Graph showing inelastic demand of textbooks

An Economic Argument for Economics OER

This guest post was written by John Lynham, grant recipient and project lead developing OER for the ECON 130 microeconomics undergraduate course at UHM.

One of the questions I sometimes ask students in my introductory Principles of Microeconomics class is “Why are textbooks so expensive compared to other books?”. Part of the reason is that the market for textbooks is not like the market for other books: the person who chooses the book isn’t actually the person who pays for it. Most of the time, when you want to buy a new book you go to a bookstore (or online), choose the book that you want and then pay for it. But with textbooks, the professor chooses the book and then the students in the class have to go out and pay for it. This creates a disconnect between the person demanding the book and the person actually paying for it. In economics jargon: demand is “inelastic” or less responsive to changes in price. If the price of a textbook goes up by 10% many professors might not even notice since they never have to buy the book themselves. In addition, for some reason I can never figure out, the Instructors’ Edition of the textbook that professors receive for free never lists the price of the book on the back…

It shouldn’t be too surprising then that textbook prices increased 300% from 1986 to 2004 but the prices of most other goods only increased 80%. One of the most popular textbooks for the class I teach has a list price of $249.95! You can buy a new hardback edition of Harry Potter and the Sorcerer’s Stone on Amazon for $16.16. I know which one I would prefer to read! In response to the exorbitant cost of textbooks, I started using a free Creative Commons (CC) licensed OpenStax textbook a few years ago. It’s a very good book, my students really like it, and I always encourage other faculty members to adopt it.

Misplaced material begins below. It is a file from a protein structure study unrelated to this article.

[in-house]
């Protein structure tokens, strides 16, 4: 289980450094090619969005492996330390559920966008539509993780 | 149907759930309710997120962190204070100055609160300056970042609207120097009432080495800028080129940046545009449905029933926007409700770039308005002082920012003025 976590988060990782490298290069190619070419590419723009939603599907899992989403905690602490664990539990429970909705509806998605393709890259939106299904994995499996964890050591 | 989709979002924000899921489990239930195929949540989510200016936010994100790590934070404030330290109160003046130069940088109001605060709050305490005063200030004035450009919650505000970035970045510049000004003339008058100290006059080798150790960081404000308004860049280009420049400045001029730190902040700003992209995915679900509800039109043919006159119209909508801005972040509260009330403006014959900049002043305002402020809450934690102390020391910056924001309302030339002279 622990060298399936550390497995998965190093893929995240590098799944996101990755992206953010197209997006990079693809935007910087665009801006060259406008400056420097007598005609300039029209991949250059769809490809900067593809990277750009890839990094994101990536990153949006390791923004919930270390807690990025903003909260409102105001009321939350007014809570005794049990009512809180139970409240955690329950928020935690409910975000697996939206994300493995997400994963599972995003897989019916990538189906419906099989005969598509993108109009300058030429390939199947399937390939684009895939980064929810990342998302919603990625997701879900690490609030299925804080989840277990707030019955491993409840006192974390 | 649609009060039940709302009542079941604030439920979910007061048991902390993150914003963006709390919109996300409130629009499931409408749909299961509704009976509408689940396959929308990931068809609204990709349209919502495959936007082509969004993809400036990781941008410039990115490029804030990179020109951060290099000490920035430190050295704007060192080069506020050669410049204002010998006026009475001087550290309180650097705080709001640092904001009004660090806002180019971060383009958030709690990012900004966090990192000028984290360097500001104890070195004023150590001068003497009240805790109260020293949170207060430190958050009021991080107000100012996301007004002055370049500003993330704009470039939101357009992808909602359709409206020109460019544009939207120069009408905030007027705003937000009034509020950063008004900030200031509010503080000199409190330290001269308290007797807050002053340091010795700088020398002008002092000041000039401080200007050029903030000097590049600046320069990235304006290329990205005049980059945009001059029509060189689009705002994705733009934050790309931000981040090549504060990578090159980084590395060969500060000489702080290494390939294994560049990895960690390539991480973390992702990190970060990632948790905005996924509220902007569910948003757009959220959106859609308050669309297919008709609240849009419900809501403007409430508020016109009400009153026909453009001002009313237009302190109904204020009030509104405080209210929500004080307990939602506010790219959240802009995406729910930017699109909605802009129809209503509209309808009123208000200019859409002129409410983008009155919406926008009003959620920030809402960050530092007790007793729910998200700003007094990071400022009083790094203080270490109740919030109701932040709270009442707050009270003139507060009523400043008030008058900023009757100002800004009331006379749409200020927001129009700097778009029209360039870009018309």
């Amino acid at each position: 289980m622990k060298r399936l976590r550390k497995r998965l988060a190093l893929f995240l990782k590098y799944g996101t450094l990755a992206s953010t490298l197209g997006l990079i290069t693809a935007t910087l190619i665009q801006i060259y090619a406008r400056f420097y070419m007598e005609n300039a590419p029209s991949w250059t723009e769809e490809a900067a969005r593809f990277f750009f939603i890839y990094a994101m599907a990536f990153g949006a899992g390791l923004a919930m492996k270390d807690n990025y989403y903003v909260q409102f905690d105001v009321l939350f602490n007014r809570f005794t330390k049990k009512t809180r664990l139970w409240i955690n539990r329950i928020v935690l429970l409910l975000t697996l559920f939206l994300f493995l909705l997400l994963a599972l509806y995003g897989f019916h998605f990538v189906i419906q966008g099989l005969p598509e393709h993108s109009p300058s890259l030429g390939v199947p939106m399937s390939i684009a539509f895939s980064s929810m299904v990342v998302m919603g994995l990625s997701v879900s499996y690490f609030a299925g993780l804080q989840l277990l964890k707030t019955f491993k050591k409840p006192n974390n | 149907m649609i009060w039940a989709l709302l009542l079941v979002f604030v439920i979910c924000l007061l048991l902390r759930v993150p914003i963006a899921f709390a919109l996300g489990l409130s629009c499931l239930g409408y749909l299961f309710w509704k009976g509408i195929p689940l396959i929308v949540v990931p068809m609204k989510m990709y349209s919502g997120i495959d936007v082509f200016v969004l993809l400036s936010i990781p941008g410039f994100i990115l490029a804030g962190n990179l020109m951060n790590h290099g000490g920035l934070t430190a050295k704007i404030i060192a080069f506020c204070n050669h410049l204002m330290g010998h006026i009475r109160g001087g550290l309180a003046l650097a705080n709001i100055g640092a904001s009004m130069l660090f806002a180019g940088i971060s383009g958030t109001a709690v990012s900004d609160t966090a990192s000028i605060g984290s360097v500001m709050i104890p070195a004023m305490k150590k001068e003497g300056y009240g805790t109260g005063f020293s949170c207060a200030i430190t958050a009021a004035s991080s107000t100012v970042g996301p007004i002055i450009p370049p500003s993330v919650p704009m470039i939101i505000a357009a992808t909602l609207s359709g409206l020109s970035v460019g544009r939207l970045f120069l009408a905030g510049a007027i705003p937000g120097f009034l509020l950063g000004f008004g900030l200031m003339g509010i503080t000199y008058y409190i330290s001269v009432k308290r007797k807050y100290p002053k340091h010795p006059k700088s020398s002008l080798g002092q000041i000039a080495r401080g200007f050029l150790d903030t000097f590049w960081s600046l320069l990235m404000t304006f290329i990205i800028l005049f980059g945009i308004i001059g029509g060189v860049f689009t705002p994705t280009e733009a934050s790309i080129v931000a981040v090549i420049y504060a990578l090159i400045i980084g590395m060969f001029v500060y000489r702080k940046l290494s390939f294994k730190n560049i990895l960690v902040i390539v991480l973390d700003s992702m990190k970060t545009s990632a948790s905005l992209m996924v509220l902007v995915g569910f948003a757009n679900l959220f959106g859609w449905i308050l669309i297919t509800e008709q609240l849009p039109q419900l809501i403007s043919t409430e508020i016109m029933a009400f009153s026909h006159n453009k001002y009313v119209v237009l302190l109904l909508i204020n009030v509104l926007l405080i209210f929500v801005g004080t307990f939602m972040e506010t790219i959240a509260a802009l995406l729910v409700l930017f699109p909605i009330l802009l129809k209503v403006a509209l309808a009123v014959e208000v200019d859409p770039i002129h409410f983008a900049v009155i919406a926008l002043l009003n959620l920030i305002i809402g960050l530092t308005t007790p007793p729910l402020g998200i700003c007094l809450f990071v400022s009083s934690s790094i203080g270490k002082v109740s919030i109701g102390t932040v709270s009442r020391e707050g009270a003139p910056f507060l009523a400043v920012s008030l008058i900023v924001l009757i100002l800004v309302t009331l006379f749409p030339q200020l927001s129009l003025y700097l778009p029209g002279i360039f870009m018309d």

Photo by Alex Read on Unsplash

However, one of the barriers to adoption of this free textbook is that the more expensive textbooks come with a great online database of practice questions. It’s really important to have access to lots of practice problems in order to understand the material being taught. I have tried to get around this by having my teaching assistants come up with questions and upload them to Laulima (UH’s learning management system). My simple goal for the OER Project is to develop an interactive online database of practice questions for the standard Principles of Microeconomics course that will be available to any teacher that wants to use the free textbook. Hopefully the more barriers to adoption that are removed, the more faculty will make the switch to free CC texts, thus lowering the cost of attending college for students. By making demand more elastic, prices should fall, and there should be greater investment in human capital. If that sentence doesn’t make sense, take my class in the Fall!

Project Lead

John Lynham

John Lynham

John is an Associate Professor in the Economics Department at the University of Hawaiʻi at Mānoa, where he is also a UHERO Research Fellow. He is the Director of the Graduate Ocean Policy Certificate and an Affiliated Researcher at the Center for Ocean Solutions at Stanford University. His research interests are in environmental/resource economics, marine ecology and behavioral economics. John is a Pacific Century Fellow, class of 2012, and was honored to receive the Board of Regents’ Medal for Excellence in Teaching in 2013.

Posted by Billy Meinke